It’s clear from recent moves such as Marriott investing in home sharing options that Airbnb, SweetInn and other services are beginning to make a dent with younger travellers, so why hotels would choose to charge yet another fee at this time is beyond logic. For many customers, it’s yet another nail in the loyalty coffin pushing business towards the sharing economy.

Looking at an upcoming trip to New York, I was uneasy about hotel rates for the extremely popular week anyway, but the $45 per day resort fees officially pushed me out the door, and into the lap of the very brands hotel chains are competing with. Yes, as crazy as it sounds, I was perfectly prepared to pay $375 per night for a hotel, but once they said they’ll need $45 per night in resort fees, I bailed.

It’s fair to say that no one on earth loves resort fees, except the hotels that charge them and the brands that benefit as guests like myself flee traditional hotels in droves.

Gilbert Ott

Gilbert Ott is an ever curious traveler and one of the world's leading travel experts. His adventures take him all over the globe, often spanning over 200,000 miles a year and his travel exploits are regularly...

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  1. Lol why go to New York unless you absolutely have to. So many better cities in the world that are cheaper and dont restrict apps like air bnb. Heck if you are single. Just utilize that passport feature in grindr or tinder before you arrive in NYC. At the time for me that was a $36 well spent. For the premium version of those apps. Less then the resort fees ha ha.

  2. It’s an unfortunate trend as short term rentals like AirBnB are having a detrimental impact on local neighborhoods across the globe. I see in my own neighborhood that many culture bearers and long-time residents have been priced out and replaced by the generic drumbeat of tourists. Short term renting is making it impossible to actually live in unique or ideal places – you can only visit for days at a time. I strongly suggest anyone looking at AirBnB and other STRs to use listings in which an owner is present. It increases the possibility that the neighborhood might actually welcome you rather than wishing you’d leave.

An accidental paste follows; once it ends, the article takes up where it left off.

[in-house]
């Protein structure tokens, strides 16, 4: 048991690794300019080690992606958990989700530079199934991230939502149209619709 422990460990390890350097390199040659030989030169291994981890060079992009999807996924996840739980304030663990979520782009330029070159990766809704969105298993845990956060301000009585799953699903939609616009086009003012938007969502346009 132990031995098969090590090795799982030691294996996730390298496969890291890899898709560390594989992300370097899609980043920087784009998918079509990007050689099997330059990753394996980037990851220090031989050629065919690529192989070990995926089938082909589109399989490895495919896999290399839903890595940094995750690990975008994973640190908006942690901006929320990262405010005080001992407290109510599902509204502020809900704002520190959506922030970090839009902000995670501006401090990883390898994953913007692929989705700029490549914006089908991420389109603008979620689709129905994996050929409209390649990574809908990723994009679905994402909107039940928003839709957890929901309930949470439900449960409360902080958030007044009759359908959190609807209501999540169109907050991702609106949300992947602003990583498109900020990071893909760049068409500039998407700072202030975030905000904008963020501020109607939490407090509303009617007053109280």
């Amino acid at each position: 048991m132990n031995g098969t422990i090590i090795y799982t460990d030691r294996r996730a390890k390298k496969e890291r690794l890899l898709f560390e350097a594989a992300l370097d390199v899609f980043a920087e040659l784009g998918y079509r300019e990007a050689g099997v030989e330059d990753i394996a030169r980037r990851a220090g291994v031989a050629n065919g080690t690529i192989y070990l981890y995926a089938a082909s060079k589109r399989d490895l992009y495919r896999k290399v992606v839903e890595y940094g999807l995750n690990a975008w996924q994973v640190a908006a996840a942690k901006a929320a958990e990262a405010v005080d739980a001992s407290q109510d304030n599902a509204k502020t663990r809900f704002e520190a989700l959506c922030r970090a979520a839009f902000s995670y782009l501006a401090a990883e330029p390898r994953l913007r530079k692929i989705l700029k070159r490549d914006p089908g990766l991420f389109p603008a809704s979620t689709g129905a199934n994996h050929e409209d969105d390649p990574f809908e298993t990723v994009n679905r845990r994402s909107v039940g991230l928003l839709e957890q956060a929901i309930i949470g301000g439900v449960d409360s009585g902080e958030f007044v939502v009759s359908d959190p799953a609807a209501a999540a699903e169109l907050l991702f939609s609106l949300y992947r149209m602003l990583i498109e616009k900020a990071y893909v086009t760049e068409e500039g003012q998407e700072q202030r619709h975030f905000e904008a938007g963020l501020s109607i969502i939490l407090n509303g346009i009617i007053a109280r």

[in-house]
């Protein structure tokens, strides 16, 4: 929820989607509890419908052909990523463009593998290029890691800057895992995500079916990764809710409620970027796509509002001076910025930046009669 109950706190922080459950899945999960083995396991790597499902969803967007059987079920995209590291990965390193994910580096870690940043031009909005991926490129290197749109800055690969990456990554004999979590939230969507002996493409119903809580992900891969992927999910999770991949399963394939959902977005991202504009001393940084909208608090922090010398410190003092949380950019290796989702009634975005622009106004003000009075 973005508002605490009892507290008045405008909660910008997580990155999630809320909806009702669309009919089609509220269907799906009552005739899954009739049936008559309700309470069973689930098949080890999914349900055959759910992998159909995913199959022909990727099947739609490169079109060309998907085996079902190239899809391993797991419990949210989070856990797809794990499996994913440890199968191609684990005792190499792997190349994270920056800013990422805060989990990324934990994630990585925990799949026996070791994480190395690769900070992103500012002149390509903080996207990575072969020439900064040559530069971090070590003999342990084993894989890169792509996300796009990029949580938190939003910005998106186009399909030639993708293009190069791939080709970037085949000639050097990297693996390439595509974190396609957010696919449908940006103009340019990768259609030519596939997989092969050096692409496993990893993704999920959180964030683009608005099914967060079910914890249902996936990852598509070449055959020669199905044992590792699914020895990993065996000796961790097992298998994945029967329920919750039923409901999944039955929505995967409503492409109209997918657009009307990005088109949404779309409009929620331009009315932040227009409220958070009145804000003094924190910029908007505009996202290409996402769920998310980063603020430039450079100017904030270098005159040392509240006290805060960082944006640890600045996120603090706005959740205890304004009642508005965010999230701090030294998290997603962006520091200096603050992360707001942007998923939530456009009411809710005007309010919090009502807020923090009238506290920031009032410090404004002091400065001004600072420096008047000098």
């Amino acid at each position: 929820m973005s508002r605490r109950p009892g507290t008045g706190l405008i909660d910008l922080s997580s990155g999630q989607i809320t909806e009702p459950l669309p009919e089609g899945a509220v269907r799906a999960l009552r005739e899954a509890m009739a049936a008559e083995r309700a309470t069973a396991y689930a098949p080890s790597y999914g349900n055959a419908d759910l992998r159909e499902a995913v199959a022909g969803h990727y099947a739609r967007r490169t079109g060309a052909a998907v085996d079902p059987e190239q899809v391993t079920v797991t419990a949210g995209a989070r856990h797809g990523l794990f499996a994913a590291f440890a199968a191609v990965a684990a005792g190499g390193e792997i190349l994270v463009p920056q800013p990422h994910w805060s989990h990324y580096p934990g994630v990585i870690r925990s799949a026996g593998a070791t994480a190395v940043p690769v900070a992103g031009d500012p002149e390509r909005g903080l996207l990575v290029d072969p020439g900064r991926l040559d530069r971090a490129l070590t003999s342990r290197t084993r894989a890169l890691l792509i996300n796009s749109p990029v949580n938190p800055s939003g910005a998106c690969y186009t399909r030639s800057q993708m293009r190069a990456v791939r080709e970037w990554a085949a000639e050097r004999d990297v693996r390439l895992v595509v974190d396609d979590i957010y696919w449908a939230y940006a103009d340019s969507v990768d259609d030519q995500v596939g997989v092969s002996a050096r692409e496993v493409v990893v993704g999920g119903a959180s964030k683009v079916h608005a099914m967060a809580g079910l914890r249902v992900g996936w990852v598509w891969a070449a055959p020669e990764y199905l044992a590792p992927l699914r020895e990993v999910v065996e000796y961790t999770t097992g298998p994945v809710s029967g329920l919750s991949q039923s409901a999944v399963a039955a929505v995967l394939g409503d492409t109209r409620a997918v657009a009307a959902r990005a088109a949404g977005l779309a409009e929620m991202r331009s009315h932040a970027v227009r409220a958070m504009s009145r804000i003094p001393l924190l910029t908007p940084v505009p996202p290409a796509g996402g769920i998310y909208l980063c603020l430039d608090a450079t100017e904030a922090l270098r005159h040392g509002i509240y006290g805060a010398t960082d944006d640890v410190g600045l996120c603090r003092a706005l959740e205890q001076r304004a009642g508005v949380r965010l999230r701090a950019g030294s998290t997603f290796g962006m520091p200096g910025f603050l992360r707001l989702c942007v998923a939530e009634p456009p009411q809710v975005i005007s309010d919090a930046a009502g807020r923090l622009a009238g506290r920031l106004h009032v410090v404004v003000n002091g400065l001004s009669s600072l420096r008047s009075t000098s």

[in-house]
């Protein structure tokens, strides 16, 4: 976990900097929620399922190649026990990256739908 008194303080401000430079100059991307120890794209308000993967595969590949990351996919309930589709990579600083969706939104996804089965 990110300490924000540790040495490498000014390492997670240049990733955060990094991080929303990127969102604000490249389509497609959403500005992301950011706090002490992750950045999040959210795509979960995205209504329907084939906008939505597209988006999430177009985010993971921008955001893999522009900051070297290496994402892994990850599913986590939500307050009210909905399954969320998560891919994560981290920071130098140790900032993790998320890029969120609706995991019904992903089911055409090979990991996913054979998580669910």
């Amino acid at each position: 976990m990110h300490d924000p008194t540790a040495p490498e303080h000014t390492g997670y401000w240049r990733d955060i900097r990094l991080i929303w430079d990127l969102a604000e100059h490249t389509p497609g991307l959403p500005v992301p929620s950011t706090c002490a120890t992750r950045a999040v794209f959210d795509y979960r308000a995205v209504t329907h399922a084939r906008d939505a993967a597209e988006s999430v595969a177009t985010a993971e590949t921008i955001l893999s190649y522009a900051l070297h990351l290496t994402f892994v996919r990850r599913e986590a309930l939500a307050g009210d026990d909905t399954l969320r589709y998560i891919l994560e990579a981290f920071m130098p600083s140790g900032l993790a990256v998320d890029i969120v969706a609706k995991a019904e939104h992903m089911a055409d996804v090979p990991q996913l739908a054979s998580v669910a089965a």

3. Please vote with your wallet and shun hotels with resort fees.

    AirBnBs too have been sneaky about it and now add cleaning fees and other fees. I don’t understand why cleaning fees can’t be part of the rate!

  4. US Government works on the principle of ‘highest bidder’ — both parties people and not just the GOP.

  5. I have not been back to Nevada since resort fees started there around 2011. Memorable viewing the. Never ending spectacle of seeing another suit clad gentleman scream at the Tahoe resort fee tacked on his bill as he checked out back then. …..That cured me of Las vegas, tahoe and Reno since then. Unless I find a hotel there without one……. Law should require ALL charges enunciated to you when. You book your.. Hotel etc..This also why I only go on day trips to nearby Boston and Nyc. Now. ..

  6. Not sure why they tell airlines to put all charges up front but not hotels, baffles me…

  7. Yup, this is simply dishonest pricing – I find the US habit of showing prices excluding the obligatory Sales tax equally frustrating – if I have to pay it, honesty means you should tell me the real price upfront.

    1. Exactly. But the consumers doesn’t have rights in the states, where corporations are people. The only thing those “people” understand is an abrupt cut of the money stream. Unbelievably enough, I’d rather haggle the price with a Vietnamese or Arab peddler, than conduct any business with an US American, because you cane best be sure that the “final” price you hear from the American is not included taxes and fees.